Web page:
Nothing says “Welcome” any more than the smell of fresh baked bread. It is one of those smells that we somehow shove into our memory bank at an early age that stays forever. At this time of year as we go to holiday gatherings we are constantly reminded of those childhood smells. Fresh breads, stollens, cookies, pumpkin pie… uuhm I am making myself hungry just by mentioning them.
I remember the huge mixing bowl and the flour bin and my mother stirring the yeast into the water, slowly adding the flour until it was too hard to stir and then turning it out onto the bread board to begin kneading. Add flour to the board, roll it over, punch it down, roll it over punch it down again twenty or thirty times. If it got too sticky add more flour until the dough got just right and set it aside to rise. Once it had risen she would form the loaves and put them in the oven. 10 minutes later the house was filled with the most heavenly smell in the world…Fresh Baked Bread!
Years later when I started my own household I renewed my interest in making fresh breads. Some of my early experiments were fantastic and some were disastrous. The non-yeasted buckwheat bread was so bad that even the squirrels would not eat it when it went out to the feeder. As time has gone by, I don’t bake as often as I should but there is no substitute for home made bread. Today the pace of life seems to leave less time for bread baking so I have looked for a few short cuts to the process. When the bread machine was first introduced I looked at one and decided that it was not for me. I could not imagine how adding all the ingredients to the same pot that you cooked it in would work. I know that there are some who would swear by them but somehow there is something missing in the process.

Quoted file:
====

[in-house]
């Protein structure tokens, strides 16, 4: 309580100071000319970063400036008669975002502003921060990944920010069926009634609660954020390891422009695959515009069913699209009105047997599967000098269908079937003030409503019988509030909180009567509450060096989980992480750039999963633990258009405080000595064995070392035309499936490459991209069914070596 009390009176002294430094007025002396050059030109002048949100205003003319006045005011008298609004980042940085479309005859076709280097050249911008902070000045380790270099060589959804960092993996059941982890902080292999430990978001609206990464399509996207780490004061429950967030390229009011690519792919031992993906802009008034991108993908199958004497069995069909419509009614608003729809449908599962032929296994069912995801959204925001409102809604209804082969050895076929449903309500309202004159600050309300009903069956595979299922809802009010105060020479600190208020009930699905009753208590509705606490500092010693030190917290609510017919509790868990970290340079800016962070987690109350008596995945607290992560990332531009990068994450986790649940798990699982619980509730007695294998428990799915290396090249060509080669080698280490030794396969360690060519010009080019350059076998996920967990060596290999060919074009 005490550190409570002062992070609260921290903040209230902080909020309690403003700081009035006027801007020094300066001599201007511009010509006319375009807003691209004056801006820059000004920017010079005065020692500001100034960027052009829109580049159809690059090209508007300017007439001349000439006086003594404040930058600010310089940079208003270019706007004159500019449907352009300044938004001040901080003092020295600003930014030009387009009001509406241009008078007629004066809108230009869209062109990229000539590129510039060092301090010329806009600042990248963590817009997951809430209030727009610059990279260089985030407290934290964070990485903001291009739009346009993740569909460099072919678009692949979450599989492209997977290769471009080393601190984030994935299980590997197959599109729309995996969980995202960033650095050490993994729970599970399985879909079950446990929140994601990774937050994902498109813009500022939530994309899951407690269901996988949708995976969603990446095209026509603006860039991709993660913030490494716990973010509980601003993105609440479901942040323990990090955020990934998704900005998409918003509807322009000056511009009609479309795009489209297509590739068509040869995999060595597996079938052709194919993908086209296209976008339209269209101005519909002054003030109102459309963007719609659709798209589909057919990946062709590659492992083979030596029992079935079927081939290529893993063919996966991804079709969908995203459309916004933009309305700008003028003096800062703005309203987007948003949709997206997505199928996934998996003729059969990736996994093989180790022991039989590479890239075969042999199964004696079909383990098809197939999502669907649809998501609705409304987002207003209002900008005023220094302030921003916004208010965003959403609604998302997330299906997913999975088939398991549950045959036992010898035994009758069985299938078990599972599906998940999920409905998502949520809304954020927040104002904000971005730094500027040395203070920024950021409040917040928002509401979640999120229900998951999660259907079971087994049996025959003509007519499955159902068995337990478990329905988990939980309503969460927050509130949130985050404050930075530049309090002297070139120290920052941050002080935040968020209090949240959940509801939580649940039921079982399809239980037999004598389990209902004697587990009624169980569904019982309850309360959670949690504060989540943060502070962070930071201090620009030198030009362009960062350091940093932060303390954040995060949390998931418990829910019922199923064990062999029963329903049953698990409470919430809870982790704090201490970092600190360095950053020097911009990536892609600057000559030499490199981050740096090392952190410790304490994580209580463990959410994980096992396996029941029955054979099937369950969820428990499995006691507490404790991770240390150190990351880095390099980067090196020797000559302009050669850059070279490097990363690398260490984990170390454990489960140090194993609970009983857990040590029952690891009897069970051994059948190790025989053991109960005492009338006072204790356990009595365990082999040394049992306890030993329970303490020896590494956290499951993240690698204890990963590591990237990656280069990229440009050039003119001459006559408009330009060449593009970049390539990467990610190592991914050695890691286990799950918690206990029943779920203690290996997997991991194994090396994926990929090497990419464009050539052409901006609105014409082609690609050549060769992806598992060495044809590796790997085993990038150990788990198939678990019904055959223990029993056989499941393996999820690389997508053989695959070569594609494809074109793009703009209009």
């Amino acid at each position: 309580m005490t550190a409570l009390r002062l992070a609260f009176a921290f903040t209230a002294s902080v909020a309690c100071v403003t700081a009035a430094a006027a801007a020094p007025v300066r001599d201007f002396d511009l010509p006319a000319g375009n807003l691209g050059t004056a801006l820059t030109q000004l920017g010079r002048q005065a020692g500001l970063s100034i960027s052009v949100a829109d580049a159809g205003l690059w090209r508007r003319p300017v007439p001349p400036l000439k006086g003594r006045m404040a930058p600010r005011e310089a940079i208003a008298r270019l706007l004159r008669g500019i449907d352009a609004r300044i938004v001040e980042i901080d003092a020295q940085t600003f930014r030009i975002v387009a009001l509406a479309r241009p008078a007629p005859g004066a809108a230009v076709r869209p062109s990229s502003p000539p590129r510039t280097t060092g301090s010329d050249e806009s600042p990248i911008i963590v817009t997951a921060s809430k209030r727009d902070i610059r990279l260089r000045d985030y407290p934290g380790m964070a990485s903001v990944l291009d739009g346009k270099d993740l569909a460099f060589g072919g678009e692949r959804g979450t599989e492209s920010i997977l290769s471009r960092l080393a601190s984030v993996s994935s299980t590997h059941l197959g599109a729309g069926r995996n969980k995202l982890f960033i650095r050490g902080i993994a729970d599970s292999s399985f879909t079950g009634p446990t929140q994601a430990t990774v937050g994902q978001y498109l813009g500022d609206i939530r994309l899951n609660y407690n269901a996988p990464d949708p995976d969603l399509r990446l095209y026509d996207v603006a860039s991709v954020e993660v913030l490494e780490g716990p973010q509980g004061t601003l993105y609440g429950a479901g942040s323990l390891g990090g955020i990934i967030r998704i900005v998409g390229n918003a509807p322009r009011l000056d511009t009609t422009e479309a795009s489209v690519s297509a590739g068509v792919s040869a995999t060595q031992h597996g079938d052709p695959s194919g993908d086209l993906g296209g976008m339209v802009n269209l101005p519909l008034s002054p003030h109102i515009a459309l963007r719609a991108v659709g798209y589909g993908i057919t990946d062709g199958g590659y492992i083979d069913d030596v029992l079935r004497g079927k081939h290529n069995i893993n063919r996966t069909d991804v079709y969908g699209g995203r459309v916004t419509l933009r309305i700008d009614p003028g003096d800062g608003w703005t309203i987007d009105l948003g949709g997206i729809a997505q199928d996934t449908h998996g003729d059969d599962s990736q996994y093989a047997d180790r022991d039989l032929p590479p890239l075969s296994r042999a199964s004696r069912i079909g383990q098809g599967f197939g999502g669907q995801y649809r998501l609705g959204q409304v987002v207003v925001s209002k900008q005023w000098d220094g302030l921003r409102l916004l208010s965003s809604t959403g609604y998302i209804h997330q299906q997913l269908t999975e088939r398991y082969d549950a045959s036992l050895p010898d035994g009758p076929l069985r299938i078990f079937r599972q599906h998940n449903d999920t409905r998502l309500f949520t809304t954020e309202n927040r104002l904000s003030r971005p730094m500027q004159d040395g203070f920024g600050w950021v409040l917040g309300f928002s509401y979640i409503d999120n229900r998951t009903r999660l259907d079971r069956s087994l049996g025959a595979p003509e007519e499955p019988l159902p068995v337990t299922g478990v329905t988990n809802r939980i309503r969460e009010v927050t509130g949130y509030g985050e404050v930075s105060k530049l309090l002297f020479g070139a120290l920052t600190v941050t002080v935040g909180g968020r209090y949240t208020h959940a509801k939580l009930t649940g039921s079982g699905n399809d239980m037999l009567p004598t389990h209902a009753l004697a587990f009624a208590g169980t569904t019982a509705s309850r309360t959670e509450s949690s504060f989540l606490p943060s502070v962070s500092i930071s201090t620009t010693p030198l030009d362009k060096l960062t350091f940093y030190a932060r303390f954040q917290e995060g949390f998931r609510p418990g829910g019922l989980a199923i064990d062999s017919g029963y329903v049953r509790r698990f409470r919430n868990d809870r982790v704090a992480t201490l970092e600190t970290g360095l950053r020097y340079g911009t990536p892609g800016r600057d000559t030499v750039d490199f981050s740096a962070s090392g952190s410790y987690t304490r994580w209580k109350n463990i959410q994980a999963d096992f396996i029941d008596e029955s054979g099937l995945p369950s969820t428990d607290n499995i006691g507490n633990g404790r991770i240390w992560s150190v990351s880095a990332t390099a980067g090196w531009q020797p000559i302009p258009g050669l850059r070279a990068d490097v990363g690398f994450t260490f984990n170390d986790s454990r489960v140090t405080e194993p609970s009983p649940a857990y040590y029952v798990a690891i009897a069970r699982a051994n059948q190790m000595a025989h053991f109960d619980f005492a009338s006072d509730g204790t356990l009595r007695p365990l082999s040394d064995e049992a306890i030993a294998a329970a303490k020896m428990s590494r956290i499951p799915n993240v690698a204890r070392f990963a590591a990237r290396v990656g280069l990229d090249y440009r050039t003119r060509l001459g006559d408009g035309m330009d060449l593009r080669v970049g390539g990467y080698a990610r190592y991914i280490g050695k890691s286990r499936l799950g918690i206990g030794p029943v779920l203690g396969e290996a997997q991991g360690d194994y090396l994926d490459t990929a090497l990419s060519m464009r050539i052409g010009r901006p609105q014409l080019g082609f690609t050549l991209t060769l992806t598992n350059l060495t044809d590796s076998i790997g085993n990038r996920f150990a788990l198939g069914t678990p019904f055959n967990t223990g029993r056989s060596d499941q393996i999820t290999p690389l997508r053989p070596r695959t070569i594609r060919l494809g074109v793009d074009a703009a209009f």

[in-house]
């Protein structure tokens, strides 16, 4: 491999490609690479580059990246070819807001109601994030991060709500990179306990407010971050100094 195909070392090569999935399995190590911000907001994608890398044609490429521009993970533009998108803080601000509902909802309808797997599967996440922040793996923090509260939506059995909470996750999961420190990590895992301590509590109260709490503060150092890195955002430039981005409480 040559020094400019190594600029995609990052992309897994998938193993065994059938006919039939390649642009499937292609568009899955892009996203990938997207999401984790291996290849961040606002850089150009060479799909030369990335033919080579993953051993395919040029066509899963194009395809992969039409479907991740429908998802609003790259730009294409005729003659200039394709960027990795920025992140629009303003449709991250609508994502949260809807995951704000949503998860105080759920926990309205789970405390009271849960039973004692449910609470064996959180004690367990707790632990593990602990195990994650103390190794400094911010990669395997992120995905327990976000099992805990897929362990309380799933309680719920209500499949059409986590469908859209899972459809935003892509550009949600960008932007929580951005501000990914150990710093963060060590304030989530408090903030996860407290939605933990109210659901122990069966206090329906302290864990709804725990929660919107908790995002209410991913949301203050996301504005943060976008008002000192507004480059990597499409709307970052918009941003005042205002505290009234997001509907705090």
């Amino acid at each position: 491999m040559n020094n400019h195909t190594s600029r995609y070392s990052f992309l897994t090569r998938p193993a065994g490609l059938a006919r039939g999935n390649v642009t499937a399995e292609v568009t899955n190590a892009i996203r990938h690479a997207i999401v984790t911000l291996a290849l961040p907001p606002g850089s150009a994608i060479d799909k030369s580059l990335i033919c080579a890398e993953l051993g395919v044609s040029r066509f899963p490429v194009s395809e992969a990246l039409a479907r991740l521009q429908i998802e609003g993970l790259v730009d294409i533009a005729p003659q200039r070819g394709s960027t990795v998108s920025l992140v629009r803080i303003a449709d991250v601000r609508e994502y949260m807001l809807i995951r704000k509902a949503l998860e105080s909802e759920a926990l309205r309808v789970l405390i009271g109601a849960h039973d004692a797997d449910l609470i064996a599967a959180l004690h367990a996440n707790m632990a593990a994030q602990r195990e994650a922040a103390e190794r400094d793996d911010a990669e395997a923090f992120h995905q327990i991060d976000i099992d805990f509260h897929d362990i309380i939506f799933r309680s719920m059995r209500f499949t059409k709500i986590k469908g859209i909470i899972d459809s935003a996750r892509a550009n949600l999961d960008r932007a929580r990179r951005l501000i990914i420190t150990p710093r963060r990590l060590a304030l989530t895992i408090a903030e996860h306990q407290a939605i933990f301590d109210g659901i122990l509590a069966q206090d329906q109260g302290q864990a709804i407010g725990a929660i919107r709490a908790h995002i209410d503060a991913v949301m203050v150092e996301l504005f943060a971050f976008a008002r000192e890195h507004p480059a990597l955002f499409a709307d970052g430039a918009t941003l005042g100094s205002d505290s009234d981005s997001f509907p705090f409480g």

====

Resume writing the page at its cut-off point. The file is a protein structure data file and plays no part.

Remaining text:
The place to save the most time is in the kneading process, I will spare you of the chemistry lesson but you get the best bread results when you have plenty of air mixed into the dough and that is generally the hardest part of making bread. Using a mixer to take care of this part, saves a lot of time and energy. Until a few years ago using a mixer to make bread was solely for the large bakeries which had a monster machine that could turn out several pounds of dough at one time. This convenience has now become available for the modern homemaker. I know , I know it has been around for a while, but humor me… I can remember when it wasn’t.